We are operating in a town that talks a lot about its desire to change, and yet you’ve said you met with plenty of resistance trying to get your inclusive crew database launched. What did that look like, and how did you ultimately get everyone on board?

DUVERNAY Like I’m saying, who cares what the resistance was, because we got it done. I’m not going to take up my time talking about the resistance. There’s a whole bunch of stories, and they’re juicy, too. I know you wish you had them, but you’re not going to get them. We get so bogged down in process because we are in our feelings, as Drake says, and we’ve got to move through that and get to the result. So, for me, the result of it is every one of these women’s companies as well as every major studio in this industry is a part of Array Crew. There are over 600 productions at this moment that are looking for over 6,000 crewmembers who have signed up, and they can meet people that they never met: the Samoan gaffer, the nonbinary key grip, the woman who does the thing that you never thought a woman could do. If I could’ve just made it a folder that I passed around, I would’ve done that. But people want things that are high tech, so we made it into a platform and now I have a chief technology officer. But Shonda and I would get calls all the time. “Do you have a Black this, do you have a lady this?” Yeah, I’ve got a whole bunch of ’em. This is my list, get your own list. So, there were all these little lists and we just put them together in one place and it’s part of a nonprofit, and my hope is that it’s not needed in 10 years.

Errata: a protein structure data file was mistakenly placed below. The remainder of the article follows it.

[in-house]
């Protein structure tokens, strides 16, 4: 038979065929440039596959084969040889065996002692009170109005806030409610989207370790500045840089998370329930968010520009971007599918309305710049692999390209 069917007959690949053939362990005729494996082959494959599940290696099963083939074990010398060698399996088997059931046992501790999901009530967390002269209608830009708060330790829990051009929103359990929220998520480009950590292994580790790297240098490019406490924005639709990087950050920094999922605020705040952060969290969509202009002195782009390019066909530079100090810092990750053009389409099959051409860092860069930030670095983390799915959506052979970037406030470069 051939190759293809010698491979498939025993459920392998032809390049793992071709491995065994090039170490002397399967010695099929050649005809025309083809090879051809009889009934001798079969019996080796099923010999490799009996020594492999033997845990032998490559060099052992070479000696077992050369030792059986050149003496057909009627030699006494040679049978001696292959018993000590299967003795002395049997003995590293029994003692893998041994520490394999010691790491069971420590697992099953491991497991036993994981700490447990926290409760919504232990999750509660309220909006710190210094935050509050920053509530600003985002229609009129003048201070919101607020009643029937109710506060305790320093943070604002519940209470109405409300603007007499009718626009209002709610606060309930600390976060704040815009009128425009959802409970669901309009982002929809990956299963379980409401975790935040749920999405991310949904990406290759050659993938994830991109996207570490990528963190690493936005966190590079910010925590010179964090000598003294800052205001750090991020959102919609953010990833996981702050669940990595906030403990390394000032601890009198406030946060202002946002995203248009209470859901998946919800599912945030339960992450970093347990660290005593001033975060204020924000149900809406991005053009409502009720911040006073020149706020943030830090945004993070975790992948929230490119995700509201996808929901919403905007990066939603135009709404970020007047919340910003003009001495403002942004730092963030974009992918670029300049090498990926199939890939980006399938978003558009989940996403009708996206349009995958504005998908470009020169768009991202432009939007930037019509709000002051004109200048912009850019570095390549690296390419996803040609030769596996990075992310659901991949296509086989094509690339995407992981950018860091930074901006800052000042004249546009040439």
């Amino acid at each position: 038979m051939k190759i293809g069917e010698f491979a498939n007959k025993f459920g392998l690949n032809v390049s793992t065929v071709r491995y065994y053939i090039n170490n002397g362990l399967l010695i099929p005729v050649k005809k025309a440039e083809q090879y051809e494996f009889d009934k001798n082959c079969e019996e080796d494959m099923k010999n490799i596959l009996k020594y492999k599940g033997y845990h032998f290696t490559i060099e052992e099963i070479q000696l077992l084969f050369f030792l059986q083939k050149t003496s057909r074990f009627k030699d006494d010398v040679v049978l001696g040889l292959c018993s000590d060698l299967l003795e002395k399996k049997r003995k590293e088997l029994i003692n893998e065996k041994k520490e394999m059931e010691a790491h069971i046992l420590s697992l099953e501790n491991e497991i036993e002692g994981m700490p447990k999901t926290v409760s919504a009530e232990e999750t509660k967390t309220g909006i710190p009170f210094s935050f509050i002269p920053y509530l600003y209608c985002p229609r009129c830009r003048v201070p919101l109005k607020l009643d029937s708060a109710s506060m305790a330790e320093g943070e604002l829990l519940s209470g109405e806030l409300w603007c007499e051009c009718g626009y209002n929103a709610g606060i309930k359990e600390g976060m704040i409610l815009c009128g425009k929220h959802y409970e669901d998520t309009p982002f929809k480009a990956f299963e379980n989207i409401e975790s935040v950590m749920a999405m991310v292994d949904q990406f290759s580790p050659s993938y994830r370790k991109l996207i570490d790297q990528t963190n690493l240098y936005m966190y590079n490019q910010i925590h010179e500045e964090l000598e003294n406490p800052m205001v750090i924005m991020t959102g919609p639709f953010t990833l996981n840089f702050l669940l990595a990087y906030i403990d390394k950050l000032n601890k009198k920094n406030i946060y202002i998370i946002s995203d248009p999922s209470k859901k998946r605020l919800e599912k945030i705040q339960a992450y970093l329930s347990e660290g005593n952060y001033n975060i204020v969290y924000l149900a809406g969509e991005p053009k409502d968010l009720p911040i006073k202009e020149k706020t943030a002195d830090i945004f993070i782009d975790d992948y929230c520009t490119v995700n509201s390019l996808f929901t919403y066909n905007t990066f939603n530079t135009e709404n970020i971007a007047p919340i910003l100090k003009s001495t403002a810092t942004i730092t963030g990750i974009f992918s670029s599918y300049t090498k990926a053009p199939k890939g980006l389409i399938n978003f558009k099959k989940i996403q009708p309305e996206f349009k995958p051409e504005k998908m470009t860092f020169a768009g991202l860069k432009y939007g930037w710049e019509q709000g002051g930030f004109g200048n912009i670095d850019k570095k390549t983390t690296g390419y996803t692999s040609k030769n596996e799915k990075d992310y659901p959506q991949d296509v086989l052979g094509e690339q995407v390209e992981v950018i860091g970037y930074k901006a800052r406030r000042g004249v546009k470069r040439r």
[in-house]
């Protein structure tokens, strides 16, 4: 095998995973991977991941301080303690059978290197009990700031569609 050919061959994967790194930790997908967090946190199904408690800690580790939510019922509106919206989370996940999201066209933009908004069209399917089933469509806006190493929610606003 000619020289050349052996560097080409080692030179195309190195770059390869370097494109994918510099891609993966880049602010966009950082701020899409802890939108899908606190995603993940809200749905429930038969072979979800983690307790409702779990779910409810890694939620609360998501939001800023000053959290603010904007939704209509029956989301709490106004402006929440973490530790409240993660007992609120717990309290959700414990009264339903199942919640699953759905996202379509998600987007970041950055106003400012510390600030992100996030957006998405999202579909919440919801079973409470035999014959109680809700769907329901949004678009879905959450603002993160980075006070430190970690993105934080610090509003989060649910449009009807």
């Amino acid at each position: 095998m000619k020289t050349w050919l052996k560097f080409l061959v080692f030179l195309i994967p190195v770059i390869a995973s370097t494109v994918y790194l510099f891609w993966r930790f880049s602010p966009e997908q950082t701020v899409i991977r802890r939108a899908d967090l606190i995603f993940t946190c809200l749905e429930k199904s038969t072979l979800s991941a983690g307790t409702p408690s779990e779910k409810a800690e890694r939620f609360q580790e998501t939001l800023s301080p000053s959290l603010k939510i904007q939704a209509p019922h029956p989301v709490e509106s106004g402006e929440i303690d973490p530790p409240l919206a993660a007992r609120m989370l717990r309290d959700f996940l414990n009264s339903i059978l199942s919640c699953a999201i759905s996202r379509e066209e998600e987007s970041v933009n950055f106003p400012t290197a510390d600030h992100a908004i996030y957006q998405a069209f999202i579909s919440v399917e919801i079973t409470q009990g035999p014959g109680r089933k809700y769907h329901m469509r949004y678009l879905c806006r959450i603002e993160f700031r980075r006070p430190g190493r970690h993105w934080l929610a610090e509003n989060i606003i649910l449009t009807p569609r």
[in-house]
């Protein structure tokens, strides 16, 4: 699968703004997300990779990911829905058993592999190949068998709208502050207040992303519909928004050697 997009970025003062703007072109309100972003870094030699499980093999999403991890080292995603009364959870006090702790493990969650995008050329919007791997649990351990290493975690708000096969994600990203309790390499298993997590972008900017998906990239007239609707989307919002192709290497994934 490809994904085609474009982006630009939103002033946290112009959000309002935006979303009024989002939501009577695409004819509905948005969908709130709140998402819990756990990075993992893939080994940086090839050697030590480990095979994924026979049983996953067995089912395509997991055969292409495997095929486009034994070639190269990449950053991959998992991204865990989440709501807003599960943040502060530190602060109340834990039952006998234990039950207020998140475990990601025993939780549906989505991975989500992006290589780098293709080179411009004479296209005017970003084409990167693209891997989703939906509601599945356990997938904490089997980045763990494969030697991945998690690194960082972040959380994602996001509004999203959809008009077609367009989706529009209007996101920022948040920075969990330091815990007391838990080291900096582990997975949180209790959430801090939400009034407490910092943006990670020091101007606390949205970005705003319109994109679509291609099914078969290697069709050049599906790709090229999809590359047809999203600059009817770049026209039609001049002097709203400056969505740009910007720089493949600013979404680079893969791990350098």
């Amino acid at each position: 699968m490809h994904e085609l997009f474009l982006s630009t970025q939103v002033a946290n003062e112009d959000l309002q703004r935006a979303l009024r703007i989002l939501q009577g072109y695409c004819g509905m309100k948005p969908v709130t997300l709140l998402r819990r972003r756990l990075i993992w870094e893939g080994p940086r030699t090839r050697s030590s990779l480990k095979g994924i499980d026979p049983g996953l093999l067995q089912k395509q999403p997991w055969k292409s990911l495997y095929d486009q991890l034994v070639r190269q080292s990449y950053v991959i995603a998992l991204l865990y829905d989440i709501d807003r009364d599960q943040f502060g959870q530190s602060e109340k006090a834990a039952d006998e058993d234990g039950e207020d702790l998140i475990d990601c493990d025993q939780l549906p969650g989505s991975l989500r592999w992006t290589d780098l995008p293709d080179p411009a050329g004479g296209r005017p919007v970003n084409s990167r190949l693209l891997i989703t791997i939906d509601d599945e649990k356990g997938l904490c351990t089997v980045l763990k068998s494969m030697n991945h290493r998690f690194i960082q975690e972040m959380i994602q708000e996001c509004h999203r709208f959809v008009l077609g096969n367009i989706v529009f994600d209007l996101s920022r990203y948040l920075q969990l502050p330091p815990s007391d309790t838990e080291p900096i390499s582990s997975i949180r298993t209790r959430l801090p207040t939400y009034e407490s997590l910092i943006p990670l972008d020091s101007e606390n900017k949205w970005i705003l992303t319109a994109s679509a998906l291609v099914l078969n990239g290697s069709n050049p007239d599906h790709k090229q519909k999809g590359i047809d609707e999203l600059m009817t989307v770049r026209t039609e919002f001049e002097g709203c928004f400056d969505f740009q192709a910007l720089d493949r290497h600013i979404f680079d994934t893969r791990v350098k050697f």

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Bela Bajaria Photographed By Diana King

Jen, there were reports about Lord of the Rings, which put the first-season budget at $465 million — making it the most expensive series ever. What does that price tag say about the market today, and how well will it need to do to justify that price tag?

SALKE The market is crazy, as you saw with the Knives Out deal. [Netflix paid $469 million for two sequels.] This is a full season of a huge world-building show. The number is a sexy headline or a crazy headline that’s fun to click on, but that is really building the infrastructure of what will sustain the whole series. But it is a crazy world and various people on this Zoom, mostly Bela and me, have been in bidding situations where it starts to go incredibly high. There’s a lot of wooing and we have to make decisions on where we want to stretch and where we want to draw the line. As for how many people need to watch Lord of the Rings? A lot. (Laughs.) A giant, global audience needs to show up to it as appointment television, and we are pretty confident that that will happen.

Bela, there’s been a lot of chatter about a recent pivot to a more commercial sensibility at Netflix. As one exec put it, “The conversation internally is how do we get more Lucifer, more Emily in Paris, more broadcast fare?” Which is a notable shift from Netflix’s early days, when it was, “Come and make your passion project.” Why the shift and what are the challenges of managing it?